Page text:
BUJUMBURA (Reuters) - The general prosecutor of Burundi said on Tuesday that an investigation into 40 bodies found in a lake on the border with Rwanda has concluded that the dead were Rwandans, even though Rwanda has previously denied this.
The bodies, some wrapped in plastic, were discovered on the Burundian side of Lake Rweru in August. Their origin, who they were and how they died remains shrouded in mystery. No credible theories have been offered either by officials or local media.
Initially officials from the two tiny east African countries concluded that the bodies had not come from their respective countries.
But Burundi’s general prosecutor, Valentin Bagorikunda, said on Tuesday that officials had examined the site where the bodies were found and interviewed those present when they washed up on shore.
“In conclusion, following all the evidence we have, it appears that the bodies found in August came from Rwanda,” he told a news conference. “This is corroborated by reports from Burundi security forces, and testimonies of farmers and fishermen from Rwanda and Burundi.”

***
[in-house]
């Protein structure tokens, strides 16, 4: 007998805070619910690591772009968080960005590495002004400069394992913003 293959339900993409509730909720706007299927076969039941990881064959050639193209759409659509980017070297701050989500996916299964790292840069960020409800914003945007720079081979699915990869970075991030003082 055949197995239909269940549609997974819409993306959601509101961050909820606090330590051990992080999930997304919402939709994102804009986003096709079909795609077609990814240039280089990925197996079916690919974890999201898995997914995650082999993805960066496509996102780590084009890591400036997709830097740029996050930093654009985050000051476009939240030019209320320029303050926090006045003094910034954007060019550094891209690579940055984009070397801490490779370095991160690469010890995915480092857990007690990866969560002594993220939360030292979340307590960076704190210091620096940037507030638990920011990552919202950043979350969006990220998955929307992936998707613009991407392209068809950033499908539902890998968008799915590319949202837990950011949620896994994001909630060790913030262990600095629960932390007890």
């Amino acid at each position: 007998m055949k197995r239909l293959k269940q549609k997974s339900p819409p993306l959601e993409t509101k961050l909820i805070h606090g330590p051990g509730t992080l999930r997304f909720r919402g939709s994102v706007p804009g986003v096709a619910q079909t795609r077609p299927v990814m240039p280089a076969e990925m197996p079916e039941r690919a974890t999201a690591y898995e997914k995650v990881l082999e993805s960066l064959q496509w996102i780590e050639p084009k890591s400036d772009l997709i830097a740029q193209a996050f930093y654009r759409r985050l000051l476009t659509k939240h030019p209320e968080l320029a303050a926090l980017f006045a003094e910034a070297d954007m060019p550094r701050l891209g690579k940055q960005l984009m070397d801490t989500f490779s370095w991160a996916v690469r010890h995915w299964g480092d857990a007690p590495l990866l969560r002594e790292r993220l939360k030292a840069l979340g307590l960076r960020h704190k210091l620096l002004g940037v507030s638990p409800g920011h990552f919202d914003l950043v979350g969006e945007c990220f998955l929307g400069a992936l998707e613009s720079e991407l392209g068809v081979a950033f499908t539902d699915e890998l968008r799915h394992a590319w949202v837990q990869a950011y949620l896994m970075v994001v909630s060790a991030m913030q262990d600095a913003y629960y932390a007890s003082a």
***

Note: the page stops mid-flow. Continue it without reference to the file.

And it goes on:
A Rwandan official could not immediately be reached to respond to the comments.
The two countries occupy a sometimes unstable part of the world.
Since the genocide of 1994 in Rwanda, President Paul Kagame has won Western praise for rebuilding the country but he has also been criticised for intolerance of political opposition.
Politically troubled Burundi has endured decades of ethnic massacres that worsened during a 12-year civil war that ended in 2005.
Last month, the United States called on the both countries to conduct a “prompt, thorough, impartial and concerted investigation” into the deaths.
Additional reporting by Clement Uwiringiyimana in Kigali; Editing by Edith Honan and Raissa Kasolowsky
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